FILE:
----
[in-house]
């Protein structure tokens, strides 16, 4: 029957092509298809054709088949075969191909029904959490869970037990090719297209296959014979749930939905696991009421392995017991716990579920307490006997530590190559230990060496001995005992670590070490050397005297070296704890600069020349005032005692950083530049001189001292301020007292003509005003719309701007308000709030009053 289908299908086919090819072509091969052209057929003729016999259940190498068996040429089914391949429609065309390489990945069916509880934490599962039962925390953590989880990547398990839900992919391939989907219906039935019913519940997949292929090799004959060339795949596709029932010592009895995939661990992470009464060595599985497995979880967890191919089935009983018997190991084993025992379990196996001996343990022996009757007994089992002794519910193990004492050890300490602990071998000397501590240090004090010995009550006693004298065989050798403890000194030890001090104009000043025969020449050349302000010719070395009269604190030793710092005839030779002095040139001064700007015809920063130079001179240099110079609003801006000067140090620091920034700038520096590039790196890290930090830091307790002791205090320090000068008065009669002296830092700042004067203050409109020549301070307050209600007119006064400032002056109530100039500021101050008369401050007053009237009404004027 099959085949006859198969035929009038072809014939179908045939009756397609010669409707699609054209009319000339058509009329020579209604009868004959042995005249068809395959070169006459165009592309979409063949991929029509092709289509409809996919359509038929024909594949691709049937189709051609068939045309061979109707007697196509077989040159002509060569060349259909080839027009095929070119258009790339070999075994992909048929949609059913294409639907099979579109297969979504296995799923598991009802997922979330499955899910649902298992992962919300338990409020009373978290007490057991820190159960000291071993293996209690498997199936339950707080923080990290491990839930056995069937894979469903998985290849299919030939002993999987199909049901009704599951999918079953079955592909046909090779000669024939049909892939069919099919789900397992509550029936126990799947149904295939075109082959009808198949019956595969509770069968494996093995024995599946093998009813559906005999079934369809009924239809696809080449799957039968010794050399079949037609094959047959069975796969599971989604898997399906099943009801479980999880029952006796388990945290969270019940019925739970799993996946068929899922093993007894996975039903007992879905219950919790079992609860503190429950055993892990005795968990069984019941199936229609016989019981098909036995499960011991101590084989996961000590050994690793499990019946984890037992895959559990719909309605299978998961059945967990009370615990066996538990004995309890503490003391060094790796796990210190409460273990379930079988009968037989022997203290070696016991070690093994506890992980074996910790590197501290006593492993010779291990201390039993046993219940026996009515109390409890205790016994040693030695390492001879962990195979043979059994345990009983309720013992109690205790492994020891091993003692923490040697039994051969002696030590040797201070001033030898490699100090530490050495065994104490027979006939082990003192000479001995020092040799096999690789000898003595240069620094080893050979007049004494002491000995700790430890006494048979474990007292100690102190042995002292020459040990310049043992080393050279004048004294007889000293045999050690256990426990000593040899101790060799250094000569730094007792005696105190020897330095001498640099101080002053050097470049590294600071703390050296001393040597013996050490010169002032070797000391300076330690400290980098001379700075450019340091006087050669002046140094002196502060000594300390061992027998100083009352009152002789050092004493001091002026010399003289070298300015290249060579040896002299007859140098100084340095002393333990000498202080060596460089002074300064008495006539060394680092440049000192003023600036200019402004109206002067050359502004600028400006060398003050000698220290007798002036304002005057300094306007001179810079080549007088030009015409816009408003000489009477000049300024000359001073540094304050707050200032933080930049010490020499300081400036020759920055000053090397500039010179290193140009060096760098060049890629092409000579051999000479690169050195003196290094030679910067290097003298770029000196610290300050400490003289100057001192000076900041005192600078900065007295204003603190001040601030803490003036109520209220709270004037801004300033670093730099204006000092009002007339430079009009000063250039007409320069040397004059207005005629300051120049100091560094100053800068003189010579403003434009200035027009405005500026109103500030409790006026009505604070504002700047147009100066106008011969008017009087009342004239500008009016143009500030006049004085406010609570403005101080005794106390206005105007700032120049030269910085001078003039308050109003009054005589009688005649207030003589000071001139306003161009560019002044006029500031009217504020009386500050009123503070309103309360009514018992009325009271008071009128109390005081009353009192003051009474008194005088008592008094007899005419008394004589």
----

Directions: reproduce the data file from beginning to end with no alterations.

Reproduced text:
[in-house]
């Protein structure tokens, strides 16, 4: 029957092509298809054709088949075969191909029904959490869970037990090719297209296959014979749930939905696991009421392995017991716990579920307490006997530590190559230990060496001995005992670590070490050397005297070296704890600069020349005032005692950083530049001189001292301020007292003509005003719309701007308000709030009053 289908299908086919090819072509091969052209057929003729016999259940190498068996040429089914391949429609065309390489990945069916509880934490599962039962925390953590989880990547398990839900992919391939989907219906039935019913519940997949292929090799004959060339795949596709029932010592009895995939661990992470009464060595599985497995979880967890191919089935009983018997190991084993025992379990196996001996343990022996009757007994089992002794519910193990004492050890300490602990071998000397501590240090004090010995009550006693004298065989050798403890000194030890001090104009000043025969020449050349302000010719070395009269604190030793710092005839030779002095040139001064700007015809920063130079001179240099110079609003801006000067140090620091920034700038520096590039790196890290930090830091307790002791205090320090000068008065009669002296830092700042004067203050409109020549301070307050209600007119006064400032002056109530100039500021101050008369401050007053009237009404004027 099959085949006859198969035929009038072809014939179908045939009756397609010669409707699609054209009319000339058509009329020579209604009868004959042995005249068809395959070169006459165009592309979409063949991929029509092709289509409809996919359509038929024909594949691709049937189709051609068939045309061979109707007697196509077989040159002509060569060349259909080839027009095929070119258009790339070999075994992909048929949609059913294409639907099979579109297969979504296995799923598991009802997922979330499955899910649902298992992962919300338990409020009373978290007490057991820190159960000291071993293996209690498997199936339950707080923080990290491990839930056995069937894979469903998985290849299919030939002993999987199909049901009704599951999918079953079955592909046909090779000669024939049909892939069919099919789900397992509550029936126990799947149904295939075109082959009808198949019956595969509770069968494996093995024995599946093998009813559906005999079934369809009924239809696809080449799957039968010794050399079949037609094959047959069975796969599971989604898997399906099943009801479980999880029952006796388990945290969270019940019925739970799993996946068929899922093993007894996975039903007992879905219950919790079992609860503190429950055993892990005795968990069984019941199936229609016989019981098909036995499960011991101590084989996961000590050994690793499990019946984890037992895959559990719909309605299978998961059945967990009370615990066996538990004995309890503490003391060094790796796990210190409460273990379930079988009968037989022997203290070696016991070690093994506890992980074996910790590197501290006593492993010779291990201390039993046993219940026996009515109390409890205790016994040693030695390492001879962990195979043979059994345990009983309720013992109690205790492994020891091993003692923490040697039994051969002696030590040797201070001033030898490699100090530490050495065994104490027979006939082990003192000479001995020092040799096999690789000898003595240069620094080893050979007049004494002491000995700790430890006494048979474990007292100690102190042995002292020459040990310049043992080393050279004048004294007889000293045999050690256990426990000593040899101790060799250094000569730094007792005696105190020897330095001498640099101080002053050097470049590294600071703390050296001393040597013996050490010169002032070797000391300076330690400290980098001379700075450019340091006087050669002046140094002196502060000594300390061992027998100083009352009152002789050092004493001091002026010399003289070298300015290249060579040896002299007859140098100084340095002393333990000498202080060596460089002074300064008495006539060394680092440049000192003023600036200019402004109206002067050359502004600028400006060398003050000698220290007798002036304002005057300094306007001179810079080549007088030009015409816009408003000489009477000049300024000359001073540094304050707050200032933080930049010490020499300081400036020759920055000053090397500039010179290193140009060096760098060049890629092409000579051999000479690169050195003196290094030679910067290097003298770029000196610290300050400490003289100057001192000076900041005192600078900065007295204003603190001040601030803490003036109520209220709270004037801004300033670093730099204006000092009002007339430079009009000063250039007409320069040397004059207005005629300051120049100091560094100053800068003189010579403003434009200035027009405005500026109103500030409790006026009505604070504002700047147009100066106008011969008017009087009342004239500008009016143009500030006049004085406010609570403005101080005794106390206005105007700032120049030269910085001078003039308050109003009054005589009688005649207030003589000071001139306003161009560019002044006029500031009217504020009386500050009123503070309103309360009514018992009325009271008071009128109390005081009353009192003051009474008194005088008592008094007899005419008394004589």